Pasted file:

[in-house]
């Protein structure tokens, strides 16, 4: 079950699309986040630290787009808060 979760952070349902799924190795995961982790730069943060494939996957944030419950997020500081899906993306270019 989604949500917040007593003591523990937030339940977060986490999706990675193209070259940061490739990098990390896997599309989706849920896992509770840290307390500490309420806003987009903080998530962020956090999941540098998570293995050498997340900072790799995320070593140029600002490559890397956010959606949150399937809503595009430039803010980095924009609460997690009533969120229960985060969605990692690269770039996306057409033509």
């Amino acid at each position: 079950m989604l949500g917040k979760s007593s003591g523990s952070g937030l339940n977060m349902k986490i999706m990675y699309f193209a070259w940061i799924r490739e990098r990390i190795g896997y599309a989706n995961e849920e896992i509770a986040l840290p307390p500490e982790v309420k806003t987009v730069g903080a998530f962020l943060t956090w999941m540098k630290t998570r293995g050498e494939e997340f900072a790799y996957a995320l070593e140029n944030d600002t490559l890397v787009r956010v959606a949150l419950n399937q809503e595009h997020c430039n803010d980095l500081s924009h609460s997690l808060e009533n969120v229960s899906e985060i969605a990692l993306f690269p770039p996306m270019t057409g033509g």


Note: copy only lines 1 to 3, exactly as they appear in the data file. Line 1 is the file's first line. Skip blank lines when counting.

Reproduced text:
[in-house]
């Protein structure tokens, strides 16, 4: 079950699309986040630290787009808060 979760952070349902799924190795995961982790730069943060494939996957944030419950997020500081899906993306270019 989604949500917040007593003591523990937030339940977060986490999706990675193209070259940061490739990098990390896997599309989706849920896992509770840290307390500490309420806003987009903080998530962020956090999941540098998570293995050498997340900072790799995320070593140029600002490559890397956010959606949150399937809503595009430039803010980095924009609460997690009533969120229960985060969605990692690269770039996306057409033509």
């Amino acid at each position: 079950m989604l949500g917040k979760s007593s003591g523990s952070g937030l339940n977060m349902k986490i999706m990675y699309f193209a070259w940061i799924r490739e990098r990390i190795g896997y599309a989706n995961e849920e896992i509770a986040l840290p307390p500490e982790v309420k806003t987009v730069g903080a998530f962020l943060t956090w999941m540098k630290t998570r293995g050498e494939e997340f900072a790799y996957a995320l070593e140029n944030d600002t490559l890397v787009r956010v959606a949150l419950n399937q809503e595009h997020c430039n803010d980095l500081s924009h609460s997690l808060e009533n969120v229960s899906e985060i969605a990692l993306f690269p770039p996306m270019t057409g033509g």